Willingness to Pay for Environmentally Friendly Public Transportation: Evidence from the European Union
Zhenyu Yao  1@  , Jed Cohen  2@  , Klaus Moeltner  1@  , Johannes Reichl  2@  
1 : Department of Agricultural and Applied Economics, Virginia Tech  -  Site web
2 : Energie Institut an der Johannes Kepler Universität

The European Union (EU) is taking actions to mitigate domestic greenhouse gas (GHG) emissions and aims to achieve a share of 20% of renewable energy in total energy consumption by 2020. In order to reduce GHG emissions, environmentally friendly public transportation (EFPT) options, such as electric and hydrogen buses, have gained a great amount of attention in many European cities in recent years. Since the introduction of EFPT has the characteristic of a public good as it brings benefits that are shared by the entire local population, we apply the contingent valuation method (CVM) to measure the willingness to pay (WTP) for the non-market benefits induced by EFPT based on a survey with a payment vehicle of a tax increase per month in 31 European countries.
Based on the Bayesian logit with identified scale model, we first estimate a model including occasional, moderate and heavy users, and find the counter-intuitive result that moderate and heavy users have lower WTP to support the implementation of EFPT despite the fact that they are more likely to benefit from it. This counter-intuitive result may be due to a status quo bias where strong preferences for the current state of affairs can hamper support for a renewable energy transition. We therefore estimate a second model omitting moderate and heavy users, and find occasional users' WTP to be indistinguishable from that of non-users. In addition to estimates based on user types, we find a predominately positive effects of respondents' perceptions of renewable energy and their environmental awareness on the WTP for the introduction of EFPT.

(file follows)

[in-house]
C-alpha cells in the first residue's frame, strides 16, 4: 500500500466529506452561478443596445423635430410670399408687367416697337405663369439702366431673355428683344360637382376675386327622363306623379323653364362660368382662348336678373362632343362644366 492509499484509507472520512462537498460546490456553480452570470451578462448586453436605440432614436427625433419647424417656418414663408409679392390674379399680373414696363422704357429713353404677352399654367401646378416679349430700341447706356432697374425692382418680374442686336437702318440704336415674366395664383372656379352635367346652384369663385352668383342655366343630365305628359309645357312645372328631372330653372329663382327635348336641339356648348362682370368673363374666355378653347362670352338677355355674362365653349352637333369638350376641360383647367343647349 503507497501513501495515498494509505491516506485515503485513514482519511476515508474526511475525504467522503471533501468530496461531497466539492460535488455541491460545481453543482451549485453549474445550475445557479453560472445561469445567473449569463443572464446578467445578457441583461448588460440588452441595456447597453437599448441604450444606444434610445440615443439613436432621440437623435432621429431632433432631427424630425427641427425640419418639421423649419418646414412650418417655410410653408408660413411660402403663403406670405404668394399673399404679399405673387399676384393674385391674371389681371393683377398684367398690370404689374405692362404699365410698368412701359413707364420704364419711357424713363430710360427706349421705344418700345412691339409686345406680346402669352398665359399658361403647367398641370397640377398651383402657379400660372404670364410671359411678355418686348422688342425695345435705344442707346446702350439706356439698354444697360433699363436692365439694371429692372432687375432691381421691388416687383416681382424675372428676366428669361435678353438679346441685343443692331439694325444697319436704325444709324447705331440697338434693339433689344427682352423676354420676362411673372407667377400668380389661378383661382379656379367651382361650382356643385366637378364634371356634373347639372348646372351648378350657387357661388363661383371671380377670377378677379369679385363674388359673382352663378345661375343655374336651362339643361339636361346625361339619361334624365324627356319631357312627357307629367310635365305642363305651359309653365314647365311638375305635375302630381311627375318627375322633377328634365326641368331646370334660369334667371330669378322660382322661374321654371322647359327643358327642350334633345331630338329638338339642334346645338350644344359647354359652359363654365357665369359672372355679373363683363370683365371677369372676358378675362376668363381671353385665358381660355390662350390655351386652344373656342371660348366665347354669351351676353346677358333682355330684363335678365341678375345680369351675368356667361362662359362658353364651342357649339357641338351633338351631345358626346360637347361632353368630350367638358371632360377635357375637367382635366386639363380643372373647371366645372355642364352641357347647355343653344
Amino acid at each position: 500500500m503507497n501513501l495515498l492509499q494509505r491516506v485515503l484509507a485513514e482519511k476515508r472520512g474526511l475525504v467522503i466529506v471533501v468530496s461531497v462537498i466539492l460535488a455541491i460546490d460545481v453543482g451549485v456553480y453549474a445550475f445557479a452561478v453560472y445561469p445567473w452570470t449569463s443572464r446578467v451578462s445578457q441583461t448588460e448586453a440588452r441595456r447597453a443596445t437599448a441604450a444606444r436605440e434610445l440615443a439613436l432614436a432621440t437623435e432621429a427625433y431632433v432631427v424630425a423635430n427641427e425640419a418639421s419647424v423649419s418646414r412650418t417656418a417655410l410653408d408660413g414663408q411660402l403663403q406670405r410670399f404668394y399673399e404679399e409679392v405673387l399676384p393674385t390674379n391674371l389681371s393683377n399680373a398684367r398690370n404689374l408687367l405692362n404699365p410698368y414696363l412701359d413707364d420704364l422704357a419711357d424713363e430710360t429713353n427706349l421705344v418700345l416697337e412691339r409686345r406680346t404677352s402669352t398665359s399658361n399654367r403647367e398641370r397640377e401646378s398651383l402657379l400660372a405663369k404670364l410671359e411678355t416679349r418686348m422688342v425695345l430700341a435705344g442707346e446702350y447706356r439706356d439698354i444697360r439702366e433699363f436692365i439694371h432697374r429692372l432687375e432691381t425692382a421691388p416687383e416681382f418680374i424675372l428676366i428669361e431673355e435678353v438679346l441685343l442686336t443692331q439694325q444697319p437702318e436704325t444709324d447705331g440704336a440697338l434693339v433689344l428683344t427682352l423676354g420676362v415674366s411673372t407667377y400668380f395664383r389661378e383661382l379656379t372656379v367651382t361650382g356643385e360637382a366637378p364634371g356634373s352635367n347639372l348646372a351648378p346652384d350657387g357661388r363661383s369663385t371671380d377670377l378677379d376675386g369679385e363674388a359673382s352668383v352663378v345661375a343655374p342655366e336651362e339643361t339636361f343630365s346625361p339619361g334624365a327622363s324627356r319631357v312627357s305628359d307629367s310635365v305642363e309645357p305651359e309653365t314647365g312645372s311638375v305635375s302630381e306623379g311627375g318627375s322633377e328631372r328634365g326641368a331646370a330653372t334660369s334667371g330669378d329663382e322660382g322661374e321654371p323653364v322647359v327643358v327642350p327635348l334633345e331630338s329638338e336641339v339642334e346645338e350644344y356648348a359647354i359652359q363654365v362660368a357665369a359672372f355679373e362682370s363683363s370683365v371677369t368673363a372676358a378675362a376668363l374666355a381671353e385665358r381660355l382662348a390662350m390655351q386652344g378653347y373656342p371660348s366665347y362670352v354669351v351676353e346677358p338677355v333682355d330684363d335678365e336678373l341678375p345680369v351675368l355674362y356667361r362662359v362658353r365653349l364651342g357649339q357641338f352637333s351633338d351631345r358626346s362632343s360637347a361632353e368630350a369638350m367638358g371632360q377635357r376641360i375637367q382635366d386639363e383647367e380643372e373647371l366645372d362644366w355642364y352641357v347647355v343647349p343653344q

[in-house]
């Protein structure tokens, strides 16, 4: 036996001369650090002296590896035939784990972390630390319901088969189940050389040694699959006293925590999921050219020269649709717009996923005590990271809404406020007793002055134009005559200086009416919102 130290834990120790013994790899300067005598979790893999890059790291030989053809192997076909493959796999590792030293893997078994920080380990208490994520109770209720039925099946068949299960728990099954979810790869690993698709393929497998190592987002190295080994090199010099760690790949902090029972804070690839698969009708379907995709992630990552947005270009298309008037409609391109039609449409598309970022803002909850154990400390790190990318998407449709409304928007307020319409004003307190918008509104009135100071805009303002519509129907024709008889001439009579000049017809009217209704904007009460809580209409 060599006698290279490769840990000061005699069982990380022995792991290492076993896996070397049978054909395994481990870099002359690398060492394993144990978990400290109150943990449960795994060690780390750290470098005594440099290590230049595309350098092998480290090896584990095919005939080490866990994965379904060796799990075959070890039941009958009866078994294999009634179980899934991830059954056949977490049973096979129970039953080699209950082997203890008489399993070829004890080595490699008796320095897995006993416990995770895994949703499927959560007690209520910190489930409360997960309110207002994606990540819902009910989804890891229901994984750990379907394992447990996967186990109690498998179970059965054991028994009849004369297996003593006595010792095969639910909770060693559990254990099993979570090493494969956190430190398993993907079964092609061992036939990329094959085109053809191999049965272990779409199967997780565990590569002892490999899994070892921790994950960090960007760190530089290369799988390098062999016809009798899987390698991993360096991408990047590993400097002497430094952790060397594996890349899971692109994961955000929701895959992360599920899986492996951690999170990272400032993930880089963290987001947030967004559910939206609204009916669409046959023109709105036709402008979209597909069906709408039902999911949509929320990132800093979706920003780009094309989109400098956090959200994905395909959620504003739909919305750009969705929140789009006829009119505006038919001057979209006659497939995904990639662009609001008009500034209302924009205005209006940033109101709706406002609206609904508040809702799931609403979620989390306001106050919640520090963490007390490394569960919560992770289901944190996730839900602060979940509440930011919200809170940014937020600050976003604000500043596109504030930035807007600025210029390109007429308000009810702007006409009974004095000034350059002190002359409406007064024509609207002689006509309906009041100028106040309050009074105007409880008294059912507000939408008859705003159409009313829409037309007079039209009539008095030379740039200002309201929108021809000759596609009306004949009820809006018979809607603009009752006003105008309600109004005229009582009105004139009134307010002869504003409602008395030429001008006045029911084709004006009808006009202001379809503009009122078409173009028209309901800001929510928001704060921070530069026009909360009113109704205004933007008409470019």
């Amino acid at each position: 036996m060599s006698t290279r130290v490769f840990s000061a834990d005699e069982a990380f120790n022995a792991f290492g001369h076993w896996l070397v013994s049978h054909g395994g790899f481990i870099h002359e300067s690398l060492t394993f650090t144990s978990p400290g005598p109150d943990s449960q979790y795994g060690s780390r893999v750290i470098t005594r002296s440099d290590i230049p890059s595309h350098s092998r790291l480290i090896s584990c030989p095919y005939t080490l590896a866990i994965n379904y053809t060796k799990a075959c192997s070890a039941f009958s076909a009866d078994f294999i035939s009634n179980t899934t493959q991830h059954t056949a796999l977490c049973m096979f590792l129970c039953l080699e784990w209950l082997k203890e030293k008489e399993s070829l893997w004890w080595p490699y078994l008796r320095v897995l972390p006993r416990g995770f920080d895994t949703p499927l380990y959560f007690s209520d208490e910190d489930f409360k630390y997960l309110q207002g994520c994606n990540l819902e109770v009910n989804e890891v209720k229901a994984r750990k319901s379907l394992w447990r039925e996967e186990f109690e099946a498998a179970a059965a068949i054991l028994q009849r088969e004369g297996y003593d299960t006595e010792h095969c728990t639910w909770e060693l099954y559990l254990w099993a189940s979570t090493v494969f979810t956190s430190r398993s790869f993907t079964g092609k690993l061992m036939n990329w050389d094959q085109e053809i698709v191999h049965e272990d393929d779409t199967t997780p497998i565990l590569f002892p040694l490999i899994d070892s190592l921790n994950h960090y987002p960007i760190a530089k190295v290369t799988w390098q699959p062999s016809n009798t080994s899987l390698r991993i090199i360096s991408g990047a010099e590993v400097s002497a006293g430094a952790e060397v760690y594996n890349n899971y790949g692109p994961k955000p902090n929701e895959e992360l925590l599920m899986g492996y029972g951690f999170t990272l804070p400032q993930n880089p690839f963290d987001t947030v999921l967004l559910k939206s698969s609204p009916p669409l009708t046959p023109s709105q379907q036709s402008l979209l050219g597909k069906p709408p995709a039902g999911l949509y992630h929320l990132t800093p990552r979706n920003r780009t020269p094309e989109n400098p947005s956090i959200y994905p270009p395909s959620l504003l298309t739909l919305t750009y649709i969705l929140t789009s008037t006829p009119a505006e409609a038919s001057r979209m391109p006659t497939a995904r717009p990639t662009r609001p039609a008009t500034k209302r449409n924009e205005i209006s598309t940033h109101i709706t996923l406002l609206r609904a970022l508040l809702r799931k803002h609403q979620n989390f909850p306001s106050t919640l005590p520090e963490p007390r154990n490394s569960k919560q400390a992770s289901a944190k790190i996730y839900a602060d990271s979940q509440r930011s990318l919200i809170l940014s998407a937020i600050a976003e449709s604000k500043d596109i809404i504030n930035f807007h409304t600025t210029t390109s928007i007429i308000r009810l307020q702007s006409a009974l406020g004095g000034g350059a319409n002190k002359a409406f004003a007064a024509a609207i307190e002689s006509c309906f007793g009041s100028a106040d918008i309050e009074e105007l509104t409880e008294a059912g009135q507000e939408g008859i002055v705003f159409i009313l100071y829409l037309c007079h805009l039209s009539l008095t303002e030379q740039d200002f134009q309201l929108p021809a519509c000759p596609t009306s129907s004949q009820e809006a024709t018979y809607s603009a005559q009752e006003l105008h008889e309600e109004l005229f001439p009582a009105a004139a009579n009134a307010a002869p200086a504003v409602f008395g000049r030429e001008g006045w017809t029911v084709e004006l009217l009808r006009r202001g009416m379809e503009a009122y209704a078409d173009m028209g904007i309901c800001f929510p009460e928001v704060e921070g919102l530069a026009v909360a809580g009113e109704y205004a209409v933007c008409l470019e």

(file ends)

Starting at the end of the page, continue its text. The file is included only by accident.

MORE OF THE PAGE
Overall, we predict an average WTP of 7.462 euros and 7.88 euros depending on the inclusion of moderate and heavy users across all 31 countries. In both model specifications, the minimum and maximum predicted WTP are approximately 3 euros and 12 euros for the Czech Republic and Cyprus, respectively. Also, the shapes of predictive WTP densities are similar except for Cyprus, Greece and Romania, which show more spread-out WTP distributions. In addition to numerical values and graphical representation of WTP, we also find the percentage of WTP relative to median income is increasing as PM10 concentration increases.



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